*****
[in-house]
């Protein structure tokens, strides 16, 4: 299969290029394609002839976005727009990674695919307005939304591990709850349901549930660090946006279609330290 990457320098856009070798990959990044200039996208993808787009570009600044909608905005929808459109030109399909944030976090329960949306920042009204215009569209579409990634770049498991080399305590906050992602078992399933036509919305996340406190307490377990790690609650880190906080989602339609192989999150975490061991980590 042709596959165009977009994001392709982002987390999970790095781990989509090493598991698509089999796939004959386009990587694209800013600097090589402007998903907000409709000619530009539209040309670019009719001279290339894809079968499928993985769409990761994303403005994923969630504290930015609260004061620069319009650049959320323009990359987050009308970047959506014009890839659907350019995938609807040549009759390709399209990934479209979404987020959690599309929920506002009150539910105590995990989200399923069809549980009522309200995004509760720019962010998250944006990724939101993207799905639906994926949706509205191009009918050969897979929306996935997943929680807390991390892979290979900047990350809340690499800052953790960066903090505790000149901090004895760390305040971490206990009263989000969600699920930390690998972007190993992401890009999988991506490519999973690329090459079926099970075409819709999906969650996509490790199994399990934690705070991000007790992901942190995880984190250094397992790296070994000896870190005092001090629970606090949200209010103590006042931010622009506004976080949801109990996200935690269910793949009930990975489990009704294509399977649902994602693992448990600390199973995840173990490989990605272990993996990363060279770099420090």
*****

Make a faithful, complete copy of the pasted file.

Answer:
[in-house]
């Protein structure tokens, strides 16, 4: 299969290029394609002839976005727009990674695919307005939304591990709850349901549930660090946006279609330290 990457320098856009070798990959990044200039996208993808787009570009600044909608905005929808459109030109399909944030976090329960949306920042009204215009569209579409990634770049498991080399305590906050992602078992399933036509919305996340406190307490377990790690609650880190906080989602339609192989999150975490061991980590 042709596959165009977009994001392709982002987390999970790095781990989509090493598991698509089999796939004959386009990587694209800013600097090589402007998903907000409709000619530009539209040309670019009719001279290339894809079968499928993985769409990761994303403005994923969630504290930015609260004061620069319009650049959320323009990359987050009308970047959506014009890839659907350019995938609807040549009759390709399209990934479209979404987020959690599309929920506002009150539910105590995990989200399923069809549980009522309200995004509760720019962010998250944006990724939101993207799905639906994926949706509205191009009918050969897979929306996935997943929680807390991390892979290979900047990350809340690499800052953790960066903090505790000149901090004895760390305040971490206990009263989000969600699920930390690998972007190993992401890009999988991506490519999973690329090459079926099970075409819709999906969650996509490790199994399990934690705070991000007790992901942190995880984190250094397992790296070994000896870190005092001090629970606090949200209010103590006042931010622009506004976080949801109990996200935690269910793949009930990975489990009704294509399977649902994602693992448990600390199973995840173990490989990605272990993996990363060279770099420090």